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03-033 Audio CD: SYMPOSIUM: Starch modification through biotechnology

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Yuan Yao
Sakharam Patil
Christer Jansson

03-033 Audio CD: SYMPOSIUM: Starch modification through biotechnology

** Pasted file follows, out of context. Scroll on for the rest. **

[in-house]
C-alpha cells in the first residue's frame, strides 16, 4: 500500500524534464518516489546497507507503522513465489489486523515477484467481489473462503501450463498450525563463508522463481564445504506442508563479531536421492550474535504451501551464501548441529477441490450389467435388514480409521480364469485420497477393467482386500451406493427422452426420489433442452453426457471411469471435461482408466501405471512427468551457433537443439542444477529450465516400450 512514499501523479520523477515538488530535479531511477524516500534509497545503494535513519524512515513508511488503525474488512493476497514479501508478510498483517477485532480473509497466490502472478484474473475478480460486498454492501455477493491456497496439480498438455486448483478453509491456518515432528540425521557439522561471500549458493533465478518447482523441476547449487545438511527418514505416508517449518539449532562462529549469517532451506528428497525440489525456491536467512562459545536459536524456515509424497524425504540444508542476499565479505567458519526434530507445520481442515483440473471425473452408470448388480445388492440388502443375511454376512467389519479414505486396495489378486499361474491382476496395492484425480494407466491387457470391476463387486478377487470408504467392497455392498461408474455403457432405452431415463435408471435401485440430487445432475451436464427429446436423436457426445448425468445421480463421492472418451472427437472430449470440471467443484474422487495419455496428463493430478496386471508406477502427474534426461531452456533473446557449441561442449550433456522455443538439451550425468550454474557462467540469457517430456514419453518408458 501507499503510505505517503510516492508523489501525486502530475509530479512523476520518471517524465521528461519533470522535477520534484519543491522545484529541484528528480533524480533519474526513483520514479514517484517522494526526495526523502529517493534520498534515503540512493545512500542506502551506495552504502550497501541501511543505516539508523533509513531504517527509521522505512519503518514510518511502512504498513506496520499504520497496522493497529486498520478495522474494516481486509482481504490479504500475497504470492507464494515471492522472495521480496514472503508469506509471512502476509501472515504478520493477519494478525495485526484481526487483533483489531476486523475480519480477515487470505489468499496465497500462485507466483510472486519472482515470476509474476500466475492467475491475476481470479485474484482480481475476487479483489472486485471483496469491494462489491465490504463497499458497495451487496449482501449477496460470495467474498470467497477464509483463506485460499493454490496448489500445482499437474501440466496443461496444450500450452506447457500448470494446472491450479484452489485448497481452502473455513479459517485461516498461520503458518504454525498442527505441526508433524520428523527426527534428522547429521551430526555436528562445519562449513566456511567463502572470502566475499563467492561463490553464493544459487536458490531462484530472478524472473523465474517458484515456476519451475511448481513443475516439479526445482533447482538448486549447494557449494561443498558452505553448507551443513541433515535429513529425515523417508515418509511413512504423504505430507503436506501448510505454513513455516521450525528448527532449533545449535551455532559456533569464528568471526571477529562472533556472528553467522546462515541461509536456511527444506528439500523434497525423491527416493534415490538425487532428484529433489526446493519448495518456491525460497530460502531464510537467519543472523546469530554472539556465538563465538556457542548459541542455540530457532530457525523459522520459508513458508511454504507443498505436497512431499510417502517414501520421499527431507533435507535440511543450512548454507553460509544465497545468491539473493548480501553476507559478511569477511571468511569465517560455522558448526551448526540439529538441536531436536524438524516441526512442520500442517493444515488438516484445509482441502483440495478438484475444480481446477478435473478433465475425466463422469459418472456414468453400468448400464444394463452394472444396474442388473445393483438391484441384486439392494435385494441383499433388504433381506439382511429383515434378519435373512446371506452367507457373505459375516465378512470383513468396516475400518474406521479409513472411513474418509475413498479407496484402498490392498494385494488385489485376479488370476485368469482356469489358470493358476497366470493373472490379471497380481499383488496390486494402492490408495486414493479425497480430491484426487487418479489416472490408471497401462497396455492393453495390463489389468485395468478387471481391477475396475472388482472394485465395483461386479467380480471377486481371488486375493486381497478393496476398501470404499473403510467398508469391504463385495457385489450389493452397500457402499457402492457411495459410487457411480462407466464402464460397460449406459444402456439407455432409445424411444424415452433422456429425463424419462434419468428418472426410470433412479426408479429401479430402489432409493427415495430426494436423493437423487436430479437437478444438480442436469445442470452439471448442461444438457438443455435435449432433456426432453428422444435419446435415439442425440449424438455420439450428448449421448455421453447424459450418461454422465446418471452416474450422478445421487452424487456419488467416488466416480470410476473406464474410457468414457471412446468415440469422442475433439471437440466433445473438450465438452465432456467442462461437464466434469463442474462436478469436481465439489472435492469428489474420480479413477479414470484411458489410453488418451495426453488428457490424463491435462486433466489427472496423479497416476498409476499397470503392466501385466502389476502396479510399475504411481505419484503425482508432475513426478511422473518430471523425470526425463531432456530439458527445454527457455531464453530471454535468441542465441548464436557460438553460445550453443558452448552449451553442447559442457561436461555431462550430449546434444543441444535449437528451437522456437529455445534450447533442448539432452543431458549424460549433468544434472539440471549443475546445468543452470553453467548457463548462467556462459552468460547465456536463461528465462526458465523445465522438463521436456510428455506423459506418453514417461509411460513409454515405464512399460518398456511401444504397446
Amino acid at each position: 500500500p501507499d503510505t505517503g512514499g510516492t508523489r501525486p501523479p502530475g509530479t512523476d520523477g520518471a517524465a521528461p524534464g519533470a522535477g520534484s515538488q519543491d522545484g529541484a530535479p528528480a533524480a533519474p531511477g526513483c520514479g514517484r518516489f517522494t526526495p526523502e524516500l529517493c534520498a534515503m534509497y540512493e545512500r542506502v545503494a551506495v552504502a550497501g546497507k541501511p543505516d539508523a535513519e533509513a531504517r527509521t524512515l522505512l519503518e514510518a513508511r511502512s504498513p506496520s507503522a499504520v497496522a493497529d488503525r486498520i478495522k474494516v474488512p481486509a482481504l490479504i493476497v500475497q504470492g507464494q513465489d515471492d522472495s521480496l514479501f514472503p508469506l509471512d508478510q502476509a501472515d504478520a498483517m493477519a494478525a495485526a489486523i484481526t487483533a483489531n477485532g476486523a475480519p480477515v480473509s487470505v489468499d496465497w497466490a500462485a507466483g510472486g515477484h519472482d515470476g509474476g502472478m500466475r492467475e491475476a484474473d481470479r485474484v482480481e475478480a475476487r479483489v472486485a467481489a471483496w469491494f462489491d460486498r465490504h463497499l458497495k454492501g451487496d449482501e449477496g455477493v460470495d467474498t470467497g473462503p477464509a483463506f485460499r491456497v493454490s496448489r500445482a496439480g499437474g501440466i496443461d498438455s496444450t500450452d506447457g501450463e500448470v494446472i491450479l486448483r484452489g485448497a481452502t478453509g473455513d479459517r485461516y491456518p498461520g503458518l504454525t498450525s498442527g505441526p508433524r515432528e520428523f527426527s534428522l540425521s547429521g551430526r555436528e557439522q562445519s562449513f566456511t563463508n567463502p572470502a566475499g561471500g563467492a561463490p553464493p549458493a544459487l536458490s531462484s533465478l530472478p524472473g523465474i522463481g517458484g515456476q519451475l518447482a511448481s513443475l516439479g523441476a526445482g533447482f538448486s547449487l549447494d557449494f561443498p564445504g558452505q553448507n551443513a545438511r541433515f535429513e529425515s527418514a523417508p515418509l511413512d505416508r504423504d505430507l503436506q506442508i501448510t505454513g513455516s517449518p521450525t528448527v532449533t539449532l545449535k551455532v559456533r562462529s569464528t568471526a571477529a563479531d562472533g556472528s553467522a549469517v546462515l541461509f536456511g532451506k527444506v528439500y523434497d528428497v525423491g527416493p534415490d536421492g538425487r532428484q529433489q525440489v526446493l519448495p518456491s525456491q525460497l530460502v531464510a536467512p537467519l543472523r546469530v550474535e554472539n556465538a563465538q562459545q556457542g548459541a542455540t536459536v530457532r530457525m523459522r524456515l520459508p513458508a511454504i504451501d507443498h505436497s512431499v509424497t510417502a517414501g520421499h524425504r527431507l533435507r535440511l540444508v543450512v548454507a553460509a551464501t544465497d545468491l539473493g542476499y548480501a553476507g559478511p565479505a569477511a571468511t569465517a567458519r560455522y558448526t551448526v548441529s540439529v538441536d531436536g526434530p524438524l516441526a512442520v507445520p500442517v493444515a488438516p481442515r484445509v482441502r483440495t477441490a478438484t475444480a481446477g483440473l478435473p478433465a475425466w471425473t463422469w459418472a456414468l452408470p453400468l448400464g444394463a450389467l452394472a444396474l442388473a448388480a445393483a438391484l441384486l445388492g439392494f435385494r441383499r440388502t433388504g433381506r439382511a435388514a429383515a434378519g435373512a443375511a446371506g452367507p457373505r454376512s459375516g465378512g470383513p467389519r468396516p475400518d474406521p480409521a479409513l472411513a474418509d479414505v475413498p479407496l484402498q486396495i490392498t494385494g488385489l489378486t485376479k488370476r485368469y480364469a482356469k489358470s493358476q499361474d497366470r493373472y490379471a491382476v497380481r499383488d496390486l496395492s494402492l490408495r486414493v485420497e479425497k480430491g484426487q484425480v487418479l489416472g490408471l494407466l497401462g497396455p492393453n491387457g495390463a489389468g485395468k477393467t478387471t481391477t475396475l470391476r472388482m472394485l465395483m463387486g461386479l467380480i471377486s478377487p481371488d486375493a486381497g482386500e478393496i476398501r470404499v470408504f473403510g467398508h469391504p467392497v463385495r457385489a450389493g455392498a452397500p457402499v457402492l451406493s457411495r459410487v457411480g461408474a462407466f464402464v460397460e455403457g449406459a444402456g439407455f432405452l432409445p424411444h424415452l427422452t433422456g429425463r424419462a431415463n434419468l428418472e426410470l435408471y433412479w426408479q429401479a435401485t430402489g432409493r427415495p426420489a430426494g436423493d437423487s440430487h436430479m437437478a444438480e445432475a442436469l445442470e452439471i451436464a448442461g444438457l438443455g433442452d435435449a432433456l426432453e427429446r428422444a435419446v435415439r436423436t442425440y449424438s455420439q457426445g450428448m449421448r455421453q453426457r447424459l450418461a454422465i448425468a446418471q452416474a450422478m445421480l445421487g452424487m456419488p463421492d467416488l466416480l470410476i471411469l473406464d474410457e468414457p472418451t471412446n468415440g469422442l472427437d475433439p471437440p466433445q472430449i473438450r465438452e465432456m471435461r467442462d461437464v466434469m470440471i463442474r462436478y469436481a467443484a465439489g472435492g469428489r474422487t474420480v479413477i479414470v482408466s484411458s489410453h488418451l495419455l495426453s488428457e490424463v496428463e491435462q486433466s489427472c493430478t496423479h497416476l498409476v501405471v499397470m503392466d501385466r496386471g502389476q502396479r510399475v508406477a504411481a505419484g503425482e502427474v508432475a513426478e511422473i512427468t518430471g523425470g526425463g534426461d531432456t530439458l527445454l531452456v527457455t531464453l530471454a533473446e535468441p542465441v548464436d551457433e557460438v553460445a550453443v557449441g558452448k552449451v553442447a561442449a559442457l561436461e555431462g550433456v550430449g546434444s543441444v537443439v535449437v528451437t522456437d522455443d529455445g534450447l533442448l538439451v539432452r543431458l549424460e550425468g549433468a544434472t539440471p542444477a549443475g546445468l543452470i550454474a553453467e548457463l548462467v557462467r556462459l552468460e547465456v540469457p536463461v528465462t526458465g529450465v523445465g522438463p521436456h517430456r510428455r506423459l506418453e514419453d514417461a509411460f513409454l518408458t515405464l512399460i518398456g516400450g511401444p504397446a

There are several excellent efforts by biotechnology groups worldwide to enhance the knowledge in the genomic of starch production and polymer properties at the molecular levels in the development of novel starch properties. Much of the work is focused on creating fundamental genetic knowledge, including the transformations between related and even unrelated plants. Modified starches and other complex carbohydrates from genetically modified corn are intended to provide new and beneficial functionalities that, in turn, make possible new products and markets for corn. Other important benefits include more uniform functionalities that are not possible with today’s chemical modification routes, reduced processing costs, decreased or eliminated chemical modifications of the types resisted by consumers and environmentalists, and lower costs for users. Genetic modifications may result from traditional plant-breeding techniques or through biotechnology. There can be many other benefits from these starches that include improving gel properties; improving viscosity and temperature stability; reducing retrogradation and increasing freeze-thaw and storage stabilities; mimicing properties of gelatin and fats; improving flavor and flavor stability; reducing or increasing digestibility; improving adhesion and film formation; and achieving more efficient processing (for example, milling and fermentation, reduced energy in cooking) of biosynthesis pathways, the mechanism of producing novel starch properties. Overall, the market needs must drive the development efforts. Food markets are highly fragmented and food starches--both modified and unmodified--have very diverse applications in many food segments. Starches and their various derivatives are used in hundreds of processed-food products. Modifications that can be achieved through transgenic means, by which genes for new enzymes are introduced into corn from other plants and novel mutation for enhanced carbohydrates will be pre